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Run Stitch Remembrance

Abstract
In an effort to process my grief associated with the death of my grandmother, I created a series of drawings, documenting my daily life in Massachusetts. This body of work constitutes my thesis. In total, I made one thousand and sixty one drawings, each undergoing a series of identical, repeated processes, which represent the number of days lived there. The simplicity, detail and sheer volume of drawings in the installation chronicles a relatable story through complex means. Creating the drawings was a methodical act of remembrance, the practice allowing quiet reflection on each day and its respective history. This body of work inhabits and portrays a space between experience and memory. It was a cathartic, private practice, which permits viewers only to witness the outcome, the installation; the legacy of time spent. Creating the work was a meditative, tactile way of both marking and processing time; time spent mourning the loss of my grandmother, accessing memories, and healing.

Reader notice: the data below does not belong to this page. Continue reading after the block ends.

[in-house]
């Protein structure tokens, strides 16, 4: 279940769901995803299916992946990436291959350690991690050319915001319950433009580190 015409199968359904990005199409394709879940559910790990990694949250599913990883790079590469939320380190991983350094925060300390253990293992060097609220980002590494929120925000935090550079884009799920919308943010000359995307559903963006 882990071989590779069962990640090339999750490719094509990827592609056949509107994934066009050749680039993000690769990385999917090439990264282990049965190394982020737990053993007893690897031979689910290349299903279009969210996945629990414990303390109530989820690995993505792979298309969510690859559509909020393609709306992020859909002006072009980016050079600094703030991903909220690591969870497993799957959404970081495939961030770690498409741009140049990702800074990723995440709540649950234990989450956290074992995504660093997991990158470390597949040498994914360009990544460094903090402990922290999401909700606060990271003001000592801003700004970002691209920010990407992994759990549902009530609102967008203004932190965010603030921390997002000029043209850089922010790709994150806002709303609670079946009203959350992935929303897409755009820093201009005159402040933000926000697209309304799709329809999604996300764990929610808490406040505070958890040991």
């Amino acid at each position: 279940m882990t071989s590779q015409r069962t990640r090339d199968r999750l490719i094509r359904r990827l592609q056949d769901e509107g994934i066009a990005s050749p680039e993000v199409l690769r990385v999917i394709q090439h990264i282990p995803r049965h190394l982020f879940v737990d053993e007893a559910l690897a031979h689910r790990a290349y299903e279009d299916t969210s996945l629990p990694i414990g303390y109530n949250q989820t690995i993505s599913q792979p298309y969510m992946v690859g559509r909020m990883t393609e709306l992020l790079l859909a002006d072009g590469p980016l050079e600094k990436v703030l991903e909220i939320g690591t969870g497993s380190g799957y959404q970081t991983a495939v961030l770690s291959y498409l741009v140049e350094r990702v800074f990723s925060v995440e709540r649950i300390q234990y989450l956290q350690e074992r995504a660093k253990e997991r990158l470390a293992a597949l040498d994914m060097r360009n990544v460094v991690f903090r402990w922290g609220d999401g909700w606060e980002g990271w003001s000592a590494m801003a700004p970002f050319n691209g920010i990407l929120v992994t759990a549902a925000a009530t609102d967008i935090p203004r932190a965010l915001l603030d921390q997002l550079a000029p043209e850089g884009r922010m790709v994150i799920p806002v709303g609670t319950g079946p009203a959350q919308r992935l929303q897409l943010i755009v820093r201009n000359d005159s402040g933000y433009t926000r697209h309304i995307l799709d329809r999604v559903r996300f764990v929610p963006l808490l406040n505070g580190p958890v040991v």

Type
open
article
thesis
Date
2009-01-01
Publisher
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